Anybody who knew me before 2006 has probably wanted to ask me this question: Are you really a lesbian? I don't know how to answer that question adequately without getting into some sort of discussion about things some people probably don't want to know. I'm sure many of my friends were skeptical at first. After all, most of them had known me when I dated guys or had been married. For most of my life, I dated guys. And I was genuinely attracted to them. To a point. But I was also attracted to women. I just didn't admit to that because I wasn't ready. And I don't think the few women I had been attracted to felt the same about me. But I was more attracted to women than I was to men.
Had I admitted to these dual attractions earlier in my life, some may have questioned my sincerity. Some may have even said I was just going through a "phase." But to me, I just thought of it as being attracted to a person and not a particular gender. Attraction for me is mostly about who the person is and how they make me feel. Physical attraction is secondary to me. I never talked to anyone about it. Even now, I think there is still more prejudice and judgement for those who are truly bisexual than for homosexuals. I've certainly heard comments from people about bisexuality that were downright disparaging. Should people instead be asking me "Are you sure you aren't bisexual?" I don't think so.
Alfred Kinsey's scale, for me, provides a better answer to these questions. I think we all have a sexuality that is more often than not, fluid. I think the majority of people do fall on the heterosexual side of the scale, but just how far down? How many heterosexual people are willing to admit that at one point in their life they were attracted to someone of the same sex? I think women are more apt to admit to this than men. I also think our attractions change as we get older and discover more about ourselves and what is important to us. Here is what I can say about myself.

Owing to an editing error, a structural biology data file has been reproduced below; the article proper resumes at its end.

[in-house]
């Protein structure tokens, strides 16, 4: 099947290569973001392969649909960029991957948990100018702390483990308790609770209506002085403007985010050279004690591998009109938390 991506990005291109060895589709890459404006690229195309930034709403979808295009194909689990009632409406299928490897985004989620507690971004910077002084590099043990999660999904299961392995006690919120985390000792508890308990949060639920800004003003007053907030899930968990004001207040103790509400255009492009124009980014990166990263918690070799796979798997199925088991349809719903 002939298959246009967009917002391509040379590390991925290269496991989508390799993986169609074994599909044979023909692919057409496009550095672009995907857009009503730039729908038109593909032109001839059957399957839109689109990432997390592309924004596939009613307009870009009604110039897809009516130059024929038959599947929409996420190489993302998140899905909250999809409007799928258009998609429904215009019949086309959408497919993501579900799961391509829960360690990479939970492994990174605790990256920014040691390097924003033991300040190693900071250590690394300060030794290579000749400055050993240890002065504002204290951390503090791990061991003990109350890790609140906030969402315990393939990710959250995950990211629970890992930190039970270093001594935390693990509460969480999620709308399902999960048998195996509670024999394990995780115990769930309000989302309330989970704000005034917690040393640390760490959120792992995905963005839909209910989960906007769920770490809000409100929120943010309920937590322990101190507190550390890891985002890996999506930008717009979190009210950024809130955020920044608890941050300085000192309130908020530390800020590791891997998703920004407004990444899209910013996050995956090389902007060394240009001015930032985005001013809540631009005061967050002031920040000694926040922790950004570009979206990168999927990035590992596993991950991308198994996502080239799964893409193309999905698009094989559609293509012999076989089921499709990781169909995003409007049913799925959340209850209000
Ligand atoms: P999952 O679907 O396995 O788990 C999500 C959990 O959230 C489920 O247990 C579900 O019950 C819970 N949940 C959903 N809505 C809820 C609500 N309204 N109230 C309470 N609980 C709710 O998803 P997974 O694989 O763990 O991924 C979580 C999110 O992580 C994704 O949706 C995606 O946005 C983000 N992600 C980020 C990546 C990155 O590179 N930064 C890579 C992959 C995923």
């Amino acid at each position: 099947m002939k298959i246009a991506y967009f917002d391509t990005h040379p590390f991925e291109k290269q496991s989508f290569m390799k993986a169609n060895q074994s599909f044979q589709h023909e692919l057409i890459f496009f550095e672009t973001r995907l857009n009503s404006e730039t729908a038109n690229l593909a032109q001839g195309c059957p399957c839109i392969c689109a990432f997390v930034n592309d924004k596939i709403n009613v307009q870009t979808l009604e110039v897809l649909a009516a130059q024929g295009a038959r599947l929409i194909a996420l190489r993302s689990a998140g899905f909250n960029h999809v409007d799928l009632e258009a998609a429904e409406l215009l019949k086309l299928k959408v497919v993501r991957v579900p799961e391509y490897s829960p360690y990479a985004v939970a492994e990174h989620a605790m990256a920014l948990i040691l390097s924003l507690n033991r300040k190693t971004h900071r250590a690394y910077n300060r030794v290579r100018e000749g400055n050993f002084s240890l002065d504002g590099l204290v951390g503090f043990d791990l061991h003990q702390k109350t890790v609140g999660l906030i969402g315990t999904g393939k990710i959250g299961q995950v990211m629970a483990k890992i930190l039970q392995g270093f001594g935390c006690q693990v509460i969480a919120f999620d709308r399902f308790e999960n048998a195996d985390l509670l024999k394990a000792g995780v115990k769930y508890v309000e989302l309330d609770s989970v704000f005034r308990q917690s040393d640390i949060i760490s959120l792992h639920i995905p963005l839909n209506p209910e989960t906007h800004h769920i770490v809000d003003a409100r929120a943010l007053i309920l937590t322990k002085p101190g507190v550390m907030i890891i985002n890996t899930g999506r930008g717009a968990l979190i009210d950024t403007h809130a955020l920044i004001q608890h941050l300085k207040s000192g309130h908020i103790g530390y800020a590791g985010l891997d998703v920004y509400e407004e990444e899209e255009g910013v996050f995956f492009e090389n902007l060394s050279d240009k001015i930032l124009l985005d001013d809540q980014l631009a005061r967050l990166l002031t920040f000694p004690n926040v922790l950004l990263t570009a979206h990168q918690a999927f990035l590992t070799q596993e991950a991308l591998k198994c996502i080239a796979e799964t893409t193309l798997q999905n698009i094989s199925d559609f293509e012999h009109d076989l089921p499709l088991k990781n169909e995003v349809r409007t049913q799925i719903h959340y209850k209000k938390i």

I have loved several men in my life. I saw them as friends, protectors, companions. I was attracted to them on some level, though not enough for their liking I imagine.
I dated men exclusively until I met my partner. The attraction I felt for other women over the years, even when I was dating men, I kept to myself.
When I met my partner, I was stunned by just how strongly I felt about her. I can only describe it as a lightbulb going on over my head. I just KNEW. Whenever we spent time together, I got nervous and giddy and excited. I felt alive for probably the first time in my life. Being with her felt right. Being married to a man felt like trying to wear shoes on the wrong feet.
My partner and I have both talked about how we still sometimes find men attractive. I think that's perfectly normal. Why shouldn't we, as humans, find people of either gender attractive? Does that mean we want to have sex with them? No. I might find Hugh Jackman adorable and sexy, but that doesn't mean I want to hop in bed with him. But some people often have trouble distinguishing between being attracted to someone and wanting to have sex with someone. In my mind, these are two very different matters. And that is why talking about sexuality can be so difficult. For some, it is an uncomfortable discussion. They don't want to discuss sex in such open terms.
I don't know that if I had come out earlier in my life if I could have talked to someone about these issues. There wasn't as much acceptance at that time as there is now. And I don't know how many women are out there, questioning themselves, their marriages, their choices, because they feel like they can't admit to their loved ones that they are indeed a lesbian. I know I'm not alone in coming out this late in life. And that is one of the reasons I wanted to finally talk about this here. If one person is helped by this, that's a good thing.
The smartass in me has a very difficult time not answering the "Are you sure..." question without a little snippiness. I try to just leave it at "Yes, I'm a lesbian." But if someone follows up with "Well, how can you be sure?", I'm left with two options. I can give them the explanation I just gave all of you above, which would take some time because I'm sure there would be more questions. Or I could answer the question in the most blunt and honest manner I can:
Because I want nothing to do with a penis. You can have them.